It is 118F in Doha, Qatar. It will get even hotter before the day ends. Much hotter. Everywhere Cal Fitzroy looks he can see sweaty, uniform-clad workers from Nepal and Sir Lanka and beyond, actually wilting in the midday sun.
They are trapped not only in the heat, but in Qatar itself. Like everyone else, they have fallen victim to the ‘kafala’ sponsorship system that makes slaves of just about anyone who is foolish enough to work in the country.
Including Cal Fitzroy. It was not very long ago that he -along with his wife, Matty Johnson- were known as the Canadian version of James Carville and Mary Matalin. Their lives were filled with blue skies and finewine and Sundays in the park with George.
But Cal was bored with his mainstream life so when a new Arabic TV station offered him a job in Washington, DC and then Doha he jumped at it.
The honeymoon in the Muslim state was brief. Thinking he was ‘above the law,’ he foolishly tried to give a voice to the voiceless he saw every day. He soon found himself broke, hungry and quite unable to secure the exit visa needed to even leave the country.
Now he is about to be smuggled to an unknown country, ready be trained to fight the monsters who are killing the civilians in a bloody civil war.
Chapter One: Toronto
and The Black Hooker Controversy
There are two framed samplers on the wall of Cal Fitzroy’s basement office.
The first one reads: “I’d like to start a religion. That’s where the money is.”
The second one says: “Let’s sell these people a piece of blue sky.”
Cal likes the second one best. It reminds him of blue skies, from now on.
Cal placed neither of samplers on the office wall and so for a long time he did not know who they were quoting. It was his wife, Matty Johnston, who first informed him of their origin.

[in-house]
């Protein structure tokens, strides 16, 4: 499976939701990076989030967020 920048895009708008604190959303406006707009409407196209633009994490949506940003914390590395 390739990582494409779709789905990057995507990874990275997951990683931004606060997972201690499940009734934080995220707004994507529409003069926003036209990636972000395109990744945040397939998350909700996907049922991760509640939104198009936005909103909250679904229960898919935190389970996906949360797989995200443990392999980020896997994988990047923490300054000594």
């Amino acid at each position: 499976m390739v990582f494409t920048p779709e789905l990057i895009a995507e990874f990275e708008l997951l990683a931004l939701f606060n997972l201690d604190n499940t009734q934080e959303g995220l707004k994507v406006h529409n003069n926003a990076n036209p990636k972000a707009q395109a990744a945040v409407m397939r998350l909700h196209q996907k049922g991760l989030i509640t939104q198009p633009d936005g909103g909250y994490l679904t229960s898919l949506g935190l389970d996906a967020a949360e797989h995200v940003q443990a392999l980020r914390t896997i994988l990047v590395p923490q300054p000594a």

“L. Ron,” she said. “You know who that is don’t you?”
He did not.
“L. Ron Hubbard?”
“Creator of Scientology?”
Oh. That sounded familiar.
“And this one?” he asked.
“Same,” she said. “I’m sorry, babe. You did say you worked in news, didn’t you?”
Cal wanted to remove the samplers from the wall but Matty would notice he had taken them down and she would know why he had done so. He could not bear that.
Cal and Matty are classic opposites. He is short, she is tall. His voices cracks when he screams and hers reminds people of a bass tuba. She is quick with a retort and he will struggle for a day to come up with a suitable reply.
But those difference are mild when measured by their political leanings. Cal likes to say he came from a long line of “socialist street-fighters.” His father, a doctor in Saskatchewan, spent his life fighting for the rights of the common man. Matty refers to Cal as a “left-wing, commie pinko nutbar.”
According to Cal, Matty is a “bush-league Bush-loving redneck bullshit artist.” Hers is a world of not just entitlement, but a rich and healthy celebration of all things grand and gaudy.
They are strange bedfellows. It is no wonder thousands of viewers tune in each week to watch them squabble on CrossTawk, their Christian Broadcast Network’s news and opinion TV program.
Today is Show Day and Matty is frantically fussing with her makeup. Cal is doing what he always does on Show Day: He is being Cal.
He leans into the mini-fridge and pulls out a cold beer and then moves closer to the window. His neighbour Vira is railing on her husband Billy for smoking the last cigarette. Honest to god, you’d think he had screwed the Pope the way she is going on. Screwed him and left him to die at the hands of naked Pygmies.
“You know how delicate I am,” she says. “My nerves are shot. I’ve told you that. The Doctor told you that. You remember that?”
“Of course I remember,” he says. “You dragged the poor fucker over here so he could tell me that your nerves were shot.”
“‘You’re wife’s nerves are shot.’ That is what he said. Plain and simple. Plain and simple.”
“I remember. I was there. Here.”
“And no job. No medical. No medication. No nothing. You try facing every day without medication. See if you like it.”
“I DO face every day without medication,” he screams. “I always have.”